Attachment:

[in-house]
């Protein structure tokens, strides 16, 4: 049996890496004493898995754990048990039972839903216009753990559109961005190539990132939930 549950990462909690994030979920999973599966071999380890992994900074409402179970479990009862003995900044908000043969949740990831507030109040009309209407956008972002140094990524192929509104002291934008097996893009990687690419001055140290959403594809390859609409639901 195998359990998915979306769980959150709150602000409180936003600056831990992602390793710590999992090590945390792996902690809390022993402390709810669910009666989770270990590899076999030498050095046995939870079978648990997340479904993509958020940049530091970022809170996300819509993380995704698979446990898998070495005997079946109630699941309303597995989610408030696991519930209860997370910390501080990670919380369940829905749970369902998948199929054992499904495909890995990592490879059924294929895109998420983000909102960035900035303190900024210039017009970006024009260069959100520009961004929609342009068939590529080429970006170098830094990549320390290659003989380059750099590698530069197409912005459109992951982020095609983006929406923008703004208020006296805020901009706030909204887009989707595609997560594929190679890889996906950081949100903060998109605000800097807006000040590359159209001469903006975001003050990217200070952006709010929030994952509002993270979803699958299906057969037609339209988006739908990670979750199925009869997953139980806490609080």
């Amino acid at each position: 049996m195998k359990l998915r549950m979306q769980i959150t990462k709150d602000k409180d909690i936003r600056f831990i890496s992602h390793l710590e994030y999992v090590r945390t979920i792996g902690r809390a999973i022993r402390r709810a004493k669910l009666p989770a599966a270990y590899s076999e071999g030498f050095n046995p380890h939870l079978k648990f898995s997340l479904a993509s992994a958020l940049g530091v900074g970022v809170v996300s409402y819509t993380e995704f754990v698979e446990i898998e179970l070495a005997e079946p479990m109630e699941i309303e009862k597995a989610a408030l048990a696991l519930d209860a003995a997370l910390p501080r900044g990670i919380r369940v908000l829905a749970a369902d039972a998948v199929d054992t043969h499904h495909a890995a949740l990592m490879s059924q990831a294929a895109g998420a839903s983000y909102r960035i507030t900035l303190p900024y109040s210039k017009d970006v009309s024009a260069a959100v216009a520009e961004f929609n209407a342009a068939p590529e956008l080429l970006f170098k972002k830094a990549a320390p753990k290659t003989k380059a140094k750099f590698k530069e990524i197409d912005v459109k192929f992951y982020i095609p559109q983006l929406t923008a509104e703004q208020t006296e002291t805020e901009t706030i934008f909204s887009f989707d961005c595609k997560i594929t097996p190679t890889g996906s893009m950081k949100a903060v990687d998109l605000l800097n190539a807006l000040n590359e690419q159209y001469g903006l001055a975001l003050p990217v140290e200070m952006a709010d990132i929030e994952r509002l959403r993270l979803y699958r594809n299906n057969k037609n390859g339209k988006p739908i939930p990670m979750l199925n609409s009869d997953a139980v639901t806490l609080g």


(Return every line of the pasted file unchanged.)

[in-house]
């Protein structure tokens, strides 16, 4: 049996890496004493898995754990048990039972839903216009753990559109961005190539990132939930 549950990462909690994030979920999973599966071999380890992994900074409402179970479990009862003995900044908000043969949740990831507030109040009309209407956008972002140094990524192929509104002291934008097996893009990687690419001055140290959403594809390859609409639901 195998359990998915979306769980959150709150602000409180936003600056831990992602390793710590999992090590945390792996902690809390022993402390709810669910009666989770270990590899076999030498050095046995939870079978648990997340479904993509958020940049530091970022809170996300819509993380995704698979446990898998070495005997079946109630699941309303597995989610408030696991519930209860997370910390501080990670919380369940829905749970369902998948199929054992499904495909890995990592490879059924294929895109998420983000909102960035900035303190900024210039017009970006024009260069959100520009961004929609342009068939590529080429970006170098830094990549320390290659003989380059750099590698530069197409912005459109992951982020095609983006929406923008703004208020006296805020901009706030909204887009989707595609997560594929190679890889996906950081949100903060998109605000800097807006000040590359159209001469903006975001003050990217200070952006709010929030994952509002993270979803699958299906057969037609339209988006739908990670979750199925009869997953139980806490609080």
């Amino acid at each position: 049996m195998k359990l998915r549950m979306q769980i959150t990462k709150d602000k409180d909690i936003r600056f831990i890496s992602h390793l710590e994030y999992v090590r945390t979920i792996g902690r809390a999973i022993r402390r709810a004493k669910l009666p989770a599966a270990y590899s076999e071999g030498f050095n046995p380890h939870l079978k648990f898995s997340l479904a993509s992994a958020l940049g530091v900074g970022v809170v996300s409402y819509t993380e995704f754990v698979e446990i898998e179970l070495a005997e079946p479990m109630e699941i309303e009862k597995a989610a408030l048990a696991l519930d209860a003995a997370l910390p501080r900044g990670i919380r369940v908000l829905a749970a369902d039972a998948v199929d054992t043969h499904h495909a890995a949740l990592m490879s059924q990831a294929a895109g998420a839903s983000y909102r960035i507030t900035l303190p900024y109040s210039k017009d970006v009309s024009a260069a959100v216009a520009e961004f929609n209407a342009a068939p590529e956008l080429l970006f170098k972002k830094a990549a320390p753990k290659t003989k380059a140094k750099f590698k530069e990524i197409d912005v459109k192929f992951y982020i095609p559109q983006l929406t923008a509104e703004q208020t006296e002291t805020e901009t706030i934008f909204s887009f989707d961005c595609k997560i594929t097996p190679t890889g996906s893009m950081k949100a903060v990687d998109l605000l800097n190539a807006l000040n590359e690419q159209y001469g903006l001055a975001l003050p990217v140290e200070m952006a709010d990132i929030e994952r509002l959403r993270l979803y699958r594809n299906n057969k037609n390859g339209k988006p739908i939930p990670m979750l199925n609409s009869d997953a139980v639901t806490l609080g």